So far this year, the number of pets released to Toronto shelters is up 75% from the first half of 2021, due to residents returning to the office and rising pet costs. company.
According to Toronto Animal Services (TAS), 709 pets, including cats, dogs and others, were donated to city shelters from January 1 to June 23 this year, compared to 404 during the same period. last year.
Pets abandoned so far this year include 327 cats, up from 260 a year ago, 151 dogs, up from 103 last year, and 231 other animals, up from 41 last year.
“Part of this increase is due to a few instances of hoarding we’ve had with rats and rabbits. We are, however, seeing an overall increase in the number of dogs and cats that are being abandoned,” the TAS director said on Tuesday. Esther Attard, at CP24.
Attard says many people are deciding to give up their pets because they are returning to work as COVID-19 conditions improve.
“(Abandoning pets) is not something new and during the pandemic it was much lower and now we’re just starting to see a slight uptick. And the reasons for that are people seeing things change in their life, new jobs or have to move, not being able to afford the care and cost of a pet right now, because the cost of things has certainly increased and that includes pet food “, she said.
Additionally, many large, high-energy breeds have been turned over to city shelters and are ready for adoption.
“When adopting a dog, it is important for pet owners to consider the size of the dog as well as the requirements of the breed. Some owners may underestimate the amount of training and exercise required for large breeds,” TAS said in a statement to CP24.
The agency says there is currently a waiting list for pet abandonments due to the large number of dogs that have been abandoned or strayed and have never been claimed.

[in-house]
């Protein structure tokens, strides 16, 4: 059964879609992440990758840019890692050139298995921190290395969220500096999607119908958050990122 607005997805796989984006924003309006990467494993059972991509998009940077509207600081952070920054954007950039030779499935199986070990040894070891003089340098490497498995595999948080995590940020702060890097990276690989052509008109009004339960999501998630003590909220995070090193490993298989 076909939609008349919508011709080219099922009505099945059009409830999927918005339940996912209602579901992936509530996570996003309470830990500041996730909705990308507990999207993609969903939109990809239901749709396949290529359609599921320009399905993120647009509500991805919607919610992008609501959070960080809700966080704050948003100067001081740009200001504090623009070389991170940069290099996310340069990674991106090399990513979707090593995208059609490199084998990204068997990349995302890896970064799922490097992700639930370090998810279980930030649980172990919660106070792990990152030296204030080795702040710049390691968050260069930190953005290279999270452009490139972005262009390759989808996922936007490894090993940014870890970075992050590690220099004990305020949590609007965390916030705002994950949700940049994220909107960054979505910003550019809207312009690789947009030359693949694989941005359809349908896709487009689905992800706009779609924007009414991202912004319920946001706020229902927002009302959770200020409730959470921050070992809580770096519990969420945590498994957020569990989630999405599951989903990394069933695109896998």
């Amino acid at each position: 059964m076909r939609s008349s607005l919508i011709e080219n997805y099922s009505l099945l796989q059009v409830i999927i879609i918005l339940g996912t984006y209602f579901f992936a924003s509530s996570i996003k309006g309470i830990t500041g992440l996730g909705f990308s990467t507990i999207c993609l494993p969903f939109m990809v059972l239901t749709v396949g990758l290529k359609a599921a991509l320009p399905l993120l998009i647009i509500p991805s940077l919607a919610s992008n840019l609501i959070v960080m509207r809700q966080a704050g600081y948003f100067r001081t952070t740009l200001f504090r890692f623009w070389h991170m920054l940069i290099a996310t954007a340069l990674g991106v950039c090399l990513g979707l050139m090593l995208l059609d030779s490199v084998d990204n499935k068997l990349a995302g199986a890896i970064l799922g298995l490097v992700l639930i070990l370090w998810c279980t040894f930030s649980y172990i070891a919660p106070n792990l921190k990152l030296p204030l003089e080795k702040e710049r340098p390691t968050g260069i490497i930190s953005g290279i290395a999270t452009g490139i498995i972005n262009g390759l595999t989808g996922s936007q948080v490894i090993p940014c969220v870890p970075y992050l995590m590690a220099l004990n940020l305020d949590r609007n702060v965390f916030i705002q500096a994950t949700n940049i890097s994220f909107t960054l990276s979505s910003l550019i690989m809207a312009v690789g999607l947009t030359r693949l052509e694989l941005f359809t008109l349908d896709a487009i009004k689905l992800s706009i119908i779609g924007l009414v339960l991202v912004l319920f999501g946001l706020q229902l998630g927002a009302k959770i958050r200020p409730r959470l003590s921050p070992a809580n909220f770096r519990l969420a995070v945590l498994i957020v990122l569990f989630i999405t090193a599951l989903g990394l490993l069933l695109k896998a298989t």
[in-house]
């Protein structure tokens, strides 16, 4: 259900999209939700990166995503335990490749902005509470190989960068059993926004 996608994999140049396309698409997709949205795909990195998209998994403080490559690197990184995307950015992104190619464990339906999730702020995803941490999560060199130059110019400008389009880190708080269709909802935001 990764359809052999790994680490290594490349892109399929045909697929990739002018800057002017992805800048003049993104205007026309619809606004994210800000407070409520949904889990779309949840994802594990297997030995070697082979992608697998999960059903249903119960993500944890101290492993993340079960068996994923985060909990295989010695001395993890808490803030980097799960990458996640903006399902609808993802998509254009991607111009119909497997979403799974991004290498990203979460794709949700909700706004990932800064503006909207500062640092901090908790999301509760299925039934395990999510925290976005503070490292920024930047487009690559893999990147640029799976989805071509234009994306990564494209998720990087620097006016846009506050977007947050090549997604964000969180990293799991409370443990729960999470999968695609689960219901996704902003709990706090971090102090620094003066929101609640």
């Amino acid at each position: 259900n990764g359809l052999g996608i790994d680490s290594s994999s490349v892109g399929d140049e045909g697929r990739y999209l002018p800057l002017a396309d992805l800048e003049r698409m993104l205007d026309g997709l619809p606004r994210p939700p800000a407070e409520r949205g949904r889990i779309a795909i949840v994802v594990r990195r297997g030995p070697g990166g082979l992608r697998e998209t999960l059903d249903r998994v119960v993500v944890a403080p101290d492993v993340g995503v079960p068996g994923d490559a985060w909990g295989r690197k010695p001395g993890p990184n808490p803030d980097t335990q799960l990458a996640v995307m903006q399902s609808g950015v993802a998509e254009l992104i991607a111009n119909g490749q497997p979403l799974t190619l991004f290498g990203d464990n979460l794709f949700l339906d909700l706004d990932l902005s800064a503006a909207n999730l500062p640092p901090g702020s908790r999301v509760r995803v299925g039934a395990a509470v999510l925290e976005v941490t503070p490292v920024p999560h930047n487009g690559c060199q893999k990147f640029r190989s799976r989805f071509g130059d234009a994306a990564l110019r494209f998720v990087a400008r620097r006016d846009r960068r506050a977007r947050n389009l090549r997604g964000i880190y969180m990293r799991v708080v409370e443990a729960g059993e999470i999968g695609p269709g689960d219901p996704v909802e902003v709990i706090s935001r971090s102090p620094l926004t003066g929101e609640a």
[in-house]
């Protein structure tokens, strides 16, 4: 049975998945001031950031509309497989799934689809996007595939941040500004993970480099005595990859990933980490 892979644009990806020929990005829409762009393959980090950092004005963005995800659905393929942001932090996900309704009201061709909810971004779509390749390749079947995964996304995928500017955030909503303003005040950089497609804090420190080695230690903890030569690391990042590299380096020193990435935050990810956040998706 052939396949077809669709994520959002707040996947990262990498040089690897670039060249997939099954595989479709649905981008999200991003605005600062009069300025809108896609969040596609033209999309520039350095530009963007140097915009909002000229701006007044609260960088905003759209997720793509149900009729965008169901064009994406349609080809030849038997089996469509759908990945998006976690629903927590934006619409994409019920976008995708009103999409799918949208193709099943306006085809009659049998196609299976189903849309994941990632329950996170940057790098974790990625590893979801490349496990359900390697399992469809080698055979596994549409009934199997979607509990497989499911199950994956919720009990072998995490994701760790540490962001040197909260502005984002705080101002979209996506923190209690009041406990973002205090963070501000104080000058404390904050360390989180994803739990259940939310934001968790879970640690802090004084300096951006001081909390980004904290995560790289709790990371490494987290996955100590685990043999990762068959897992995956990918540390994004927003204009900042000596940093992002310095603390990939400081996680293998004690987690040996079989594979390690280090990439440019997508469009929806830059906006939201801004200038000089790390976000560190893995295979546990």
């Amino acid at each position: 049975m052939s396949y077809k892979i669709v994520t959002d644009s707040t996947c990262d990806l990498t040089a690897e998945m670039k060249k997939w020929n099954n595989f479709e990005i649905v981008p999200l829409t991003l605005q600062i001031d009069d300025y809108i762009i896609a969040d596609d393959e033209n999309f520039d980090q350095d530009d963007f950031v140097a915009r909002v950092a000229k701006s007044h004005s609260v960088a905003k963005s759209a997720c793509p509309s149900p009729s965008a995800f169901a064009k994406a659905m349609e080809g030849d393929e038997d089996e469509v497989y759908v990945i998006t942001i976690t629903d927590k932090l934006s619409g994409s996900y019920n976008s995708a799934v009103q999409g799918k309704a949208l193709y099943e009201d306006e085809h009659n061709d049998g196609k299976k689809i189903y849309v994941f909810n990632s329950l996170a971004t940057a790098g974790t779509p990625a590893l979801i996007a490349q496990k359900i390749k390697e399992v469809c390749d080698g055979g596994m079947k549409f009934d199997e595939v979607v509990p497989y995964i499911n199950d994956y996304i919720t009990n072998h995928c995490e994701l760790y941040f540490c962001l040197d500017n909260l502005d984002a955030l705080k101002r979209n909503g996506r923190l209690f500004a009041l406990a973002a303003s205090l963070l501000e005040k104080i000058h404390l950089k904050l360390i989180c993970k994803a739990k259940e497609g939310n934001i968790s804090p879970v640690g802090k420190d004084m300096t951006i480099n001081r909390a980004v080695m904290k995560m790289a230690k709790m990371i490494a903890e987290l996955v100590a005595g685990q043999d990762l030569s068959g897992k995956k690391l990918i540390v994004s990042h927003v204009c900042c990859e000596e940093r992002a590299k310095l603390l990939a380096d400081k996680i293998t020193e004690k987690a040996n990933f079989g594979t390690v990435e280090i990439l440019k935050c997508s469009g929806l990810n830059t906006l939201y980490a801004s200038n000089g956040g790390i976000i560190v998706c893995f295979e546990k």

However, Attard says there is room at the shelter for more pets and that TAS is handling their “admission with great care”.
There is a pet fee, but Attard sometimes says that fee is waived depending on the situation.
“We try to recoup some of the cost certainly for animal care where we can and so there is a cost but again that’s not a barrier,” she said.
“We all want to keep pets with their people. That’s our goal. So we try to advise and do whatever we can, providing food, access to care if they need it.” , she added.
In response to the growing number of animals in the shelter system, the city has launched a short-term and long-term foster program to find homes for pets in need.
TAS also has initiatives that reduce the costs of essential pet services to help residents keep their pets.
Last week, TAS hosted its first mobile chip truck of the year, providing microchips, pet licenses and rabies vaccines for pets at a reduced cost.
The next chip truck event is scheduled for July 27 at Breakaway Community Services. Free cat and dog food is also available at the truck while supplies last.
TAS also has a SNYP truck that provides sterilization services to dog and cat owners in low-income households.
Residents with a household income of less than $50,000 should schedule an appointment for the SNYP truck by calling 416-338-6281 or emailing [email protected]
Animals that are available for adoption can be found here.